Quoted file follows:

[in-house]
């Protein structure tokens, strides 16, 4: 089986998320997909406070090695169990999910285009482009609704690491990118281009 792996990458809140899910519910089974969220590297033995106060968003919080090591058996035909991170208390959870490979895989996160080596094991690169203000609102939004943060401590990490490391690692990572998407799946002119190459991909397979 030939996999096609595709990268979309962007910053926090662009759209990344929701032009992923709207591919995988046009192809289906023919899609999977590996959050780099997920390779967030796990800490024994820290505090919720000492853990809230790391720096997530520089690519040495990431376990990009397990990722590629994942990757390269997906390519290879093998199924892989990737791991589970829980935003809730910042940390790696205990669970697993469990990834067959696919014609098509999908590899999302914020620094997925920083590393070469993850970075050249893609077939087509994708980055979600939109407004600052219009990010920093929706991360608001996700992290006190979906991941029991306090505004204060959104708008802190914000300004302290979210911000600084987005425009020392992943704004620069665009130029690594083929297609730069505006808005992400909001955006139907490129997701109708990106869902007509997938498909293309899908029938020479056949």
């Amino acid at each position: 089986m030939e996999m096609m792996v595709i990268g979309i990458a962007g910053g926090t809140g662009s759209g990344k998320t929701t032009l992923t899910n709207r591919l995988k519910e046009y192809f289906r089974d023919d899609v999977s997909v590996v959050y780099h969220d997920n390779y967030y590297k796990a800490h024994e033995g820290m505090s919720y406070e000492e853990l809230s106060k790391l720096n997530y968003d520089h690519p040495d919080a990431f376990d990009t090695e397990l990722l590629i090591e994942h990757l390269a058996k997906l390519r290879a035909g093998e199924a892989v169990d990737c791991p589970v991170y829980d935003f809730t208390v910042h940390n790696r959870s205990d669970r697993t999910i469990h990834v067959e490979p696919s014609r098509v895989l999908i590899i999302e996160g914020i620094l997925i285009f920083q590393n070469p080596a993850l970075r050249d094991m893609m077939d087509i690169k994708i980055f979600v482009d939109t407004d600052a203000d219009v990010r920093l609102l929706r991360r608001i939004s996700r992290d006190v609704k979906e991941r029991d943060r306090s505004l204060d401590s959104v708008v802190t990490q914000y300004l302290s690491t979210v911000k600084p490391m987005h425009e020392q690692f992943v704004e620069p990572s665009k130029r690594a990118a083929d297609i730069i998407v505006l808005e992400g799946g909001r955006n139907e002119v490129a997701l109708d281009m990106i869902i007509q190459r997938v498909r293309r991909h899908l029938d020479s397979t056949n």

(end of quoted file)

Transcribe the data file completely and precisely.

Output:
[in-house]
């Protein structure tokens, strides 16, 4: 089986998320997909406070090695169990999910285009482009609704690491990118281009 792996990458809140899910519910089974969220590297033995106060968003919080090591058996035909991170208390959870490979895989996160080596094991690169203000609102939004943060401590990490490391690692990572998407799946002119190459991909397979 030939996999096609595709990268979309962007910053926090662009759209990344929701032009992923709207591919995988046009192809289906023919899609999977590996959050780099997920390779967030796990800490024994820290505090919720000492853990809230790391720096997530520089690519040495990431376990990009397990990722590629994942990757390269997906390519290879093998199924892989990737791991589970829980935003809730910042940390790696205990669970697993469990990834067959696919014609098509999908590899999302914020620094997925920083590393070469993850970075050249893609077939087509994708980055979600939109407004600052219009990010920093929706991360608001996700992290006190979906991941029991306090505004204060959104708008802190914000300004302290979210911000600084987005425009020392992943704004620069665009130029690594083929297609730069505006808005992400909001955006139907490129997701109708990106869902007509997938498909293309899908029938020479056949």
């Amino acid at each position: 089986m030939e996999m096609m792996v595709i990268g979309i990458a962007g910053g926090t809140g662009s759209g990344k998320t929701t032009l992923t899910n709207r591919l995988k519910e046009y192809f289906r089974d023919d899609v999977s997909v590996v959050y780099h969220d997920n390779y967030y590297k796990a800490h024994e033995g820290m505090s919720y406070e000492e853990l809230s106060k790391l720096n997530y968003d520089h690519p040495d919080a990431f376990d990009t090695e397990l990722l590629i090591e994942h990757l390269a058996k997906l390519r290879a035909g093998e199924a892989v169990d990737c791991p589970v991170y829980d935003f809730t208390v910042h940390n790696r959870s205990d669970r697993t999910i469990h990834v067959e490979p696919s014609r098509v895989l999908i590899i999302e996160g914020i620094l997925i285009f920083q590393n070469p080596a993850l970075r050249d094991m893609m077939d087509i690169k994708i980055f979600v482009d939109t407004d600052a203000d219009v990010r920093l609102l929706r991360r608001i939004s996700r992290d006190v609704k979906e991941r029991d943060r306090s505004l204060d401590s959104v708008v802190t990490q914000y300004l302290s690491t979210v911000k600084p490391m987005h425009e020392q690692f992943v704004e620069p990572s665009k130029r690594a990118a083929d297609i730069i998407v505006l808005e992400g799946g909001r955006n139907e002119v490129a997701l109708d281009m990106i869902i007509q190459r997938v498909r293309r991909h899908l029938d020479s397979t056949n």